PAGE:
If you work as a contractor, you may believe you have little or no protection from U.S. employment law. While that is largely untrue — contractors have legal rights under the minimum wage, anti-discrimination and many other laws — the fact is, many of the protections and benefits of employment law are reserved for employees.
When it comes to wage and hour law, however, if your company contracts or subcontracts with the federal or state government, you do have rights. All companies with government contracts worth $100,000 or more are required to pay the “prevailing wage,” which is determined by the Department of Labor. You are also entitled to certain fringe benefits and to overtime compensation at one-and-a-half times your base pay if you work more than 40 hours in a week.
The U.S. Department of Labor’s Wage and Hour Division recently cracked down on a Milwaukee subcontractor that was working on refurbishing a major public housing development for the City of Milwaukee Housing Authority. According to the DOL, the subcontractor, Anointed Cleaners LLC, did not comply with those requirements.
Not only did Anointed pay some of its employees $2 to $3 an hour less than the prevailing wage, the DOL says, it also stiffed them for $3 per hour in statutory fringe benefits and refused to pay them overtime. Additionally, Anointed falsified its payroll forms to make it look like the employees were paid the required rate. The company also reported fewer hours than the employees had actually worked.
These violations are of two wage and hour laws that apply to government contractors: The Davis-Bacon and Related Acts and the Contract Work Hours and Safety Standards Act. As a result of those violations, the DOL determined that 13 Anointed employees were owed a total of $16,963 in back wages. The City of Milwaukee Housing Authority also assessed liquidated damages against Anointed for violating its contract.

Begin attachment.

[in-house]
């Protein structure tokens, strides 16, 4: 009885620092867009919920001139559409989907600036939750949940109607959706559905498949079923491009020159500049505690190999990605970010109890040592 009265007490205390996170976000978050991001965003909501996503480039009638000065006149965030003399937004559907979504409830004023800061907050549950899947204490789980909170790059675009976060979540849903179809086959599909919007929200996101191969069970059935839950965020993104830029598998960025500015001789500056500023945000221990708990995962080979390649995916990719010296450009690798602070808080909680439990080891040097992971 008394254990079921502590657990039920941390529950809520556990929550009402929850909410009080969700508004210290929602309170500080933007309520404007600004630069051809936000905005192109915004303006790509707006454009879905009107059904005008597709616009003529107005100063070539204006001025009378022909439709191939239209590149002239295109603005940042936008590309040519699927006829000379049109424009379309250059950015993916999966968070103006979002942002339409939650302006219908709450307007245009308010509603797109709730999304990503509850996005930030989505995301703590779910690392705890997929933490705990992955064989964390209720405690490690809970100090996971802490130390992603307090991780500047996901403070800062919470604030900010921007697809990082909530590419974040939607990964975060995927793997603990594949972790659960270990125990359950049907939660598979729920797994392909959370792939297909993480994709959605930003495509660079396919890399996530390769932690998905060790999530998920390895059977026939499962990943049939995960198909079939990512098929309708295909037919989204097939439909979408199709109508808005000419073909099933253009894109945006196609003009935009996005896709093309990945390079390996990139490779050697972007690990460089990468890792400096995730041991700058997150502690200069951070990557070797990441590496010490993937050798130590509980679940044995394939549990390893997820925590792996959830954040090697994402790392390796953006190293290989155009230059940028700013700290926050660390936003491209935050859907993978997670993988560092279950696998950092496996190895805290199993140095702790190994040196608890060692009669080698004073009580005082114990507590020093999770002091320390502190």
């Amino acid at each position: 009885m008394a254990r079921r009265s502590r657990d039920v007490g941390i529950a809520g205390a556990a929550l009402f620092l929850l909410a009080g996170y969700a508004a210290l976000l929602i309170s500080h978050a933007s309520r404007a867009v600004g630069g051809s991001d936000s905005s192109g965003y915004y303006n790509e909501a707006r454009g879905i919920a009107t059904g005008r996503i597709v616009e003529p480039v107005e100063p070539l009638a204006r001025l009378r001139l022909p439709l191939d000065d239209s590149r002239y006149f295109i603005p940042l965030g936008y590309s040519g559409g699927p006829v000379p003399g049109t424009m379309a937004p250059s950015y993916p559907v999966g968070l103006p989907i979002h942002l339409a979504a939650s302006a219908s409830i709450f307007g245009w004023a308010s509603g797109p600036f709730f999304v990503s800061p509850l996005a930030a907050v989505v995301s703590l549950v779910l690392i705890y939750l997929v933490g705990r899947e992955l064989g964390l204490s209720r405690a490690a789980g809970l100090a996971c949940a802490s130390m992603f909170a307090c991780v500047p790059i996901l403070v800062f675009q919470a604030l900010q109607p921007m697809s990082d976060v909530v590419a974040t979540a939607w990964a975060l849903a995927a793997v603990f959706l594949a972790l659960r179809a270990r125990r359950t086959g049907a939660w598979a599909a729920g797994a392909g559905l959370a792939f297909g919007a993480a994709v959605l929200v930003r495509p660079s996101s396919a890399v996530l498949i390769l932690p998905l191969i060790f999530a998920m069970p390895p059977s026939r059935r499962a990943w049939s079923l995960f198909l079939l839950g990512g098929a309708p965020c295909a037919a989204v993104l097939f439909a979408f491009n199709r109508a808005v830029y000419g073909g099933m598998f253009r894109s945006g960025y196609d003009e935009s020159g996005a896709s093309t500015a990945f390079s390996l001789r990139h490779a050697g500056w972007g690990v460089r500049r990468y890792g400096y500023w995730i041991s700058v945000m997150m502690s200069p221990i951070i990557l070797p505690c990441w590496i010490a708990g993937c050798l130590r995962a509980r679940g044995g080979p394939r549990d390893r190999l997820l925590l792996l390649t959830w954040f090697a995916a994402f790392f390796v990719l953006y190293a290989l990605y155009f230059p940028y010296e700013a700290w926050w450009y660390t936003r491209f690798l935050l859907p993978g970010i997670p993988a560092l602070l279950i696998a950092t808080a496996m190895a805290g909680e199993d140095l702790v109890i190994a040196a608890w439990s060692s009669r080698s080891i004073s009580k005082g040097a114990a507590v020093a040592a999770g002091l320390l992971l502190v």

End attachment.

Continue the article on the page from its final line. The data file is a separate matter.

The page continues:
Under the Davis-Bacon Act, the prime contractor is ultimately responsible for the compliance with the law of all subcontractors it hires. When the DOL contacted prime contractor Altius Construction about the issues, Altius immediately paid the back wages and fringe benefits owed to the workers and removed Anointed Cleaning from the project. Altius has the right to seek redress from Anointed.
“In this competitive contracting environment, no contractor should gain an economic advantage by paying workers below the required wages and fringe benefits on a prevailing wage project,” said the director of the Wage and Hour Division’s Minneapolis District office. “Not only does this practice undercut what is legally owed to the workers involved, it results in unfair competition.”
Source: U.S. Department of Labor, Wage and Hour Division, press release, “Anointed Cleaners LLC employees paid nearly $17,000 in back wages, benefits following US Labor Department investigation,” Feb. 5, 2013